Perhaps most disturbing of all is the way that Moore analyses the actual process of diary writing by these men. In all three countries, he reveals, the thoughts and feelings of soldiers were closely monitored by their superior officers. As a consequence the sentiments they expressed were self-policed: soldiers effectively used their diaries as a way of convincing themselves to act in the way that was required of them by the state.
The implications of this are huge, and draw a question mark over one of our strongest taboos about the war. When Chinese, Japanese or American soldiers spurred themselves on to commit acts of bravery, or atrocity, how much were they expressing their own desires and how much were they resigning themselves to things that were expected of them? Does this – can this ever – at least partially absolve them of the things they did during wartime?
The fact that we can ask such questions says as much about our own time as it does about the second world war. Perhaps we are more comfortable expressing doubt now than we were a generation ago, or even 10 years ago, when we were deeply embroiled in the black-and-white certainties of the cold war or the war on terror. Perhaps the behaviour of our armed forces today – such as the Abu Ghraib scandal – has allowed us also to ask questions about how our soldiers behaved in the past.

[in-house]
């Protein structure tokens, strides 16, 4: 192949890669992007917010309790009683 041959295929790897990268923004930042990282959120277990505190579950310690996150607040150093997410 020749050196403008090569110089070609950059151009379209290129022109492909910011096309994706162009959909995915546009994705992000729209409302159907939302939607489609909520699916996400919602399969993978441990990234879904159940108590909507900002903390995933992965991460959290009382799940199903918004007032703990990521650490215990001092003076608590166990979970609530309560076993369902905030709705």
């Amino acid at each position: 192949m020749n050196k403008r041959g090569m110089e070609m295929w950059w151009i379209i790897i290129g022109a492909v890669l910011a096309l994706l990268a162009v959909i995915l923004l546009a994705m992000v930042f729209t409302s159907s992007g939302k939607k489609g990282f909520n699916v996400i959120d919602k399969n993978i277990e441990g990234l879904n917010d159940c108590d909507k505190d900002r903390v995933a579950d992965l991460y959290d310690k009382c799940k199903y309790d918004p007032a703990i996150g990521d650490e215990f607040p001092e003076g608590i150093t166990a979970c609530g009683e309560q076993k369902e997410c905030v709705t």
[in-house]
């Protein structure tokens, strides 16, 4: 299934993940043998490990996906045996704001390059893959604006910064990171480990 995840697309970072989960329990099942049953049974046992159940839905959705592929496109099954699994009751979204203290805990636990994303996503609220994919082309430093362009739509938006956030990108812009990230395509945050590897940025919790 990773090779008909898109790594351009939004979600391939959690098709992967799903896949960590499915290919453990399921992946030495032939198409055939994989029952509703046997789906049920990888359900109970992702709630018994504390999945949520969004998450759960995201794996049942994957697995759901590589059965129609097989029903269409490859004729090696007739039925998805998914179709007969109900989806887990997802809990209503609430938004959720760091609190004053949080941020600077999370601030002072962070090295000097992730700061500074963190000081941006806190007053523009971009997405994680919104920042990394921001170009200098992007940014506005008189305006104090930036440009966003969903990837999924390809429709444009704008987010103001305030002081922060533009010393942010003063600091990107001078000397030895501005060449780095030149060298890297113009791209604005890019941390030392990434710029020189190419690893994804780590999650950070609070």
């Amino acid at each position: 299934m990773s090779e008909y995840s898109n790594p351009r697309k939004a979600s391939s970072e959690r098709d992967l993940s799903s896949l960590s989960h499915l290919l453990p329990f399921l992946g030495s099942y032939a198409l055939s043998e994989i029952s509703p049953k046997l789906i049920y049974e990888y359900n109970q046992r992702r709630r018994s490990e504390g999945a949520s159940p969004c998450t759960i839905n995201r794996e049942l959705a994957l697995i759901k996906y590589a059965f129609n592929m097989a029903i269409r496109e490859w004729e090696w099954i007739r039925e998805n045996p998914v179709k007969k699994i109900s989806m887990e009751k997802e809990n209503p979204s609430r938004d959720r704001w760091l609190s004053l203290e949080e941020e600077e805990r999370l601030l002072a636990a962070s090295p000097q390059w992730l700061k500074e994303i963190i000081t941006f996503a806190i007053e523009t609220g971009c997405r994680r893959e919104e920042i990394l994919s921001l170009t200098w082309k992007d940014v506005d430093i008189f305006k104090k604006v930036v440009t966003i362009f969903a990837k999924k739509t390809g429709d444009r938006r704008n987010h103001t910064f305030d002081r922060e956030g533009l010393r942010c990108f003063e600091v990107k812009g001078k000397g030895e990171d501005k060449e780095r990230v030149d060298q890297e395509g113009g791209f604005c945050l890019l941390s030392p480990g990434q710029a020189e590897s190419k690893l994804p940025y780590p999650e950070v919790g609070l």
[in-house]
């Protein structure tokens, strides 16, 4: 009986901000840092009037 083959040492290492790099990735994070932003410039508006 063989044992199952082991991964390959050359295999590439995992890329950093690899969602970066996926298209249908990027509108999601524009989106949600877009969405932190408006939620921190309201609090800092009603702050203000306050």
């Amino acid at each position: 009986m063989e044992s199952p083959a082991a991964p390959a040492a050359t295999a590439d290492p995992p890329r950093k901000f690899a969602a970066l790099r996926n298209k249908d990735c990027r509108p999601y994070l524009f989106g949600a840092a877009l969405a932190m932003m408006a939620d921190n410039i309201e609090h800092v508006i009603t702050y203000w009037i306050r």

Whatever the reasons for the recent willingness by both historians and publishers to break taboos, the myths about the good war will not slip away gently. They have endured because they make us feel good about ourselves, about our parents or grandparents and about the countries that reared us. They provide an emotional link to our past. That kiss in Times Square answers a yearning in our souls far stronger than any intellectual quest for nuance.
While reviewers and academics might welcome a new wave of revisionism, there is nothing to suggest that the general public will react accordingly. Nobody likes to see holes punctured in their dreams.
The headline and strapline of this article have been changed since publication
Keith Lowe is author of ‘Savage Continent: Europe in the Aftermath of World War II’ (Viking)